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Zack T
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Re: 1873 Sharps 50 Bull Barrel
Reply #9 - May 4th, 2019 at 12:02am
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That butt stock has absolutely been cleaned. This is like arguing that the sky is blue.  Dont take my word for it. Take it to a real gunshow. Lay that gun on a table at Denver then see the ol boys cringe and weep. For anyone following this thread and might be thinking about "cleaning" their old sharps or rolling block or plains rifle- what was done to this gun was a shame. Just a crying shame...
  
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Zack T
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Re: 1873 Sharps 50 Bull Barrel
Reply #10 - May 4th, 2019 at 12:13am
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Forgive the bad picture. Its dark, bad lighting, cell phone pic etc. take a look at this gun. Its covered in rust. Has a decent bore and I could scrape the metal, replace the wood, straighten the bent tang and have a gun exactly like the one the original poster posted. Dig deeper and you find out it was shipped to Ft Griffin Texas. A buffalo hunter bought this gun off the rack of Frank Conrads store which was part of a cluster of thrown together tents and plank buildings on the plains of north Texas. What happened to that buffalo hunter ? No one will ever know for sure but a lot of them met untimely ends at the hands of unfriendly Comanches. look closer at the gun and you will see the barrel has been cut down to 20"- then carried so much that the edges on the underside of the octagon barrel have been worn smooth. What happened to this gun that its in such poor shape ? I dont know but the upper tang has been bent down and the end of the lower tang was broken off. Was it taken off a dead hide hunter by a Comanche then used as a club in some desperate last stand then left on the plains ? No idea but when I pick up this gun I can see the history it lived through. It was there. When I pick up a gun like the one Dave cleaned I just see another cleaned sharps with a shiny barrel... Cry
  
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Zack T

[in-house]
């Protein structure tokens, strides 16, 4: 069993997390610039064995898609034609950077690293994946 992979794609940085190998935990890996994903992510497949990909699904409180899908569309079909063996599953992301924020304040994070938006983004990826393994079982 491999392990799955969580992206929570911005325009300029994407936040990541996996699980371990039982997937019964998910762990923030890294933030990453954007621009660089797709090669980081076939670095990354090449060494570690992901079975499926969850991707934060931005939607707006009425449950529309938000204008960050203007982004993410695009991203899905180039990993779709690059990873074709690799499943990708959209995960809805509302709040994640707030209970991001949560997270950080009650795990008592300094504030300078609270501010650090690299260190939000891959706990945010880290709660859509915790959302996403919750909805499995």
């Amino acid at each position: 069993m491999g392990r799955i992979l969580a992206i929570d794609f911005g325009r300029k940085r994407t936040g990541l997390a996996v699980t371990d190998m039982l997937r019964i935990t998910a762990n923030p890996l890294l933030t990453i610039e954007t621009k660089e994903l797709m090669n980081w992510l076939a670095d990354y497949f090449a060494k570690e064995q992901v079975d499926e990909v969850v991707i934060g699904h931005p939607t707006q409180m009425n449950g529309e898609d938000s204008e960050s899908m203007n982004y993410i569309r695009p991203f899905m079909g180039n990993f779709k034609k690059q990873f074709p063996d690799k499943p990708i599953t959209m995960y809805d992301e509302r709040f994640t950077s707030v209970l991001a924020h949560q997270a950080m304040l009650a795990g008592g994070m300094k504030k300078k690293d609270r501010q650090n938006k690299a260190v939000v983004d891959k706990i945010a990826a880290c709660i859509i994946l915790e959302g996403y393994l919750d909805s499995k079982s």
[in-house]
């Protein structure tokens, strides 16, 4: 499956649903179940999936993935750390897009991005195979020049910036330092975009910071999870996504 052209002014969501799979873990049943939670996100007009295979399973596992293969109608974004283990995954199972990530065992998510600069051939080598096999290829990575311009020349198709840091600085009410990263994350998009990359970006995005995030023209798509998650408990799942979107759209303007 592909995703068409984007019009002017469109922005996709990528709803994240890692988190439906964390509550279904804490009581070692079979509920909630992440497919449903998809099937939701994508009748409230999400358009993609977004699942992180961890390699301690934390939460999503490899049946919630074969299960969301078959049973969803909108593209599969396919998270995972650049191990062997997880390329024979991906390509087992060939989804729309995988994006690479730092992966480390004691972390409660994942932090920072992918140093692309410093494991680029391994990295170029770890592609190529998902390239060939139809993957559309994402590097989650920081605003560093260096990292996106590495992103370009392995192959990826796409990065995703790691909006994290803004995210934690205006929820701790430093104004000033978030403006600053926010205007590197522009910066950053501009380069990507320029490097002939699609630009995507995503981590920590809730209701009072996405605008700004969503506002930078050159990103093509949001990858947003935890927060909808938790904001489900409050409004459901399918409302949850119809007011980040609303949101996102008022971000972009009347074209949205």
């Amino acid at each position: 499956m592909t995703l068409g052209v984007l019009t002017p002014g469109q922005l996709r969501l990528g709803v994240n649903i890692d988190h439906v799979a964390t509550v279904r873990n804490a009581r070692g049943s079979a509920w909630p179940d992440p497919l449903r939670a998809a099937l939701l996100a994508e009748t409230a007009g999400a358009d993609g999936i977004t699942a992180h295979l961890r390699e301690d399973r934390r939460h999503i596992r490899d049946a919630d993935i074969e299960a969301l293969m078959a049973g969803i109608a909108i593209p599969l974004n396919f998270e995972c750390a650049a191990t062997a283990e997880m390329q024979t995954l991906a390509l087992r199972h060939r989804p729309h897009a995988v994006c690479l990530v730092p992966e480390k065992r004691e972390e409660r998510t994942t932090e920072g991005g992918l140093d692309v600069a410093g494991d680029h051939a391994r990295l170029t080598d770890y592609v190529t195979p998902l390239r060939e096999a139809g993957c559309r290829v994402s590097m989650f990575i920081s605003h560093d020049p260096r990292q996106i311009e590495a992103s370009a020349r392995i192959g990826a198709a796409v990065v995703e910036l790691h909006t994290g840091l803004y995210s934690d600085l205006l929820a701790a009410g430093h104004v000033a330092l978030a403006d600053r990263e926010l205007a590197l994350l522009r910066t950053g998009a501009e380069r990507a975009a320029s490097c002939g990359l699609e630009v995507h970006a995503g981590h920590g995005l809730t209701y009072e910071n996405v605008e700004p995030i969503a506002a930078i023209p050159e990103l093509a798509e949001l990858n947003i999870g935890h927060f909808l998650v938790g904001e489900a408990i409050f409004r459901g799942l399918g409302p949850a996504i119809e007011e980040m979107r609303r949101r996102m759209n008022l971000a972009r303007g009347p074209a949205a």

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Re: 1873 Sharps 50 Bull Barrel
Reply #11 - May 4th, 2019 at 12:23am
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Forgive another bad picture. This gun is a heavy 44-90 Buffalo gun. Went to Frank Freund i Cheyenne. Forend worn off. Covered in rust. Thats 140 years of patina on the wood. A scraper, a penny, strong elbow and some OOO steel wool And it would look just like your Dave. Would also be worth about 70% less
  
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Zack T
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Re: 1873 Sharps 50 Bull Barrel
Reply #12 - May 4th, 2019 at 12:24am
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Pic
  
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Zack T
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Re: 1873 Sharps 50 Bull Barrel
Reply #13 - May 4th, 2019 at 2:50pm
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Nope. Wood has clearly been messed with. "Derusting" hurt the value guaranteed. You did the owner no favors. The first thing I would do if I got this gun would be to re-rust it to make it not look like it was just scraped with a penny and rubbed with wd40 and steel wool. Glad the owner is happy. Ignorance is bliss I guess. For others looking at this thread- dont do it !! Its a crime against history and another relic of our past has been irreparably damaged. If that gun looked like it had been dug out of the ground and still had dirt sticking on it would have been better to just brush the dirt off, apply some light oil to the metal only to stop but not remove the active rust and then either leave it alone or sell it to someone that will. At minimum that wood has been scraped, sanded and oiled. Sadly everyone seems to have steel wool and linseed oil around their garage. A couple beers later and there you go. Sad
  
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Bill Lawrence
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Re: 1873 Sharps 50 Bull Barrel
Reply #14 - May 4th, 2019 at 2:56pm
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I won't get into the debate about cleaning vs. value.  But please do replace the Allen-headed forearm screw.  If the threads are unmolested, original screws should still available from Dixie, S&S, and possibly other sources.

Bill Lawrence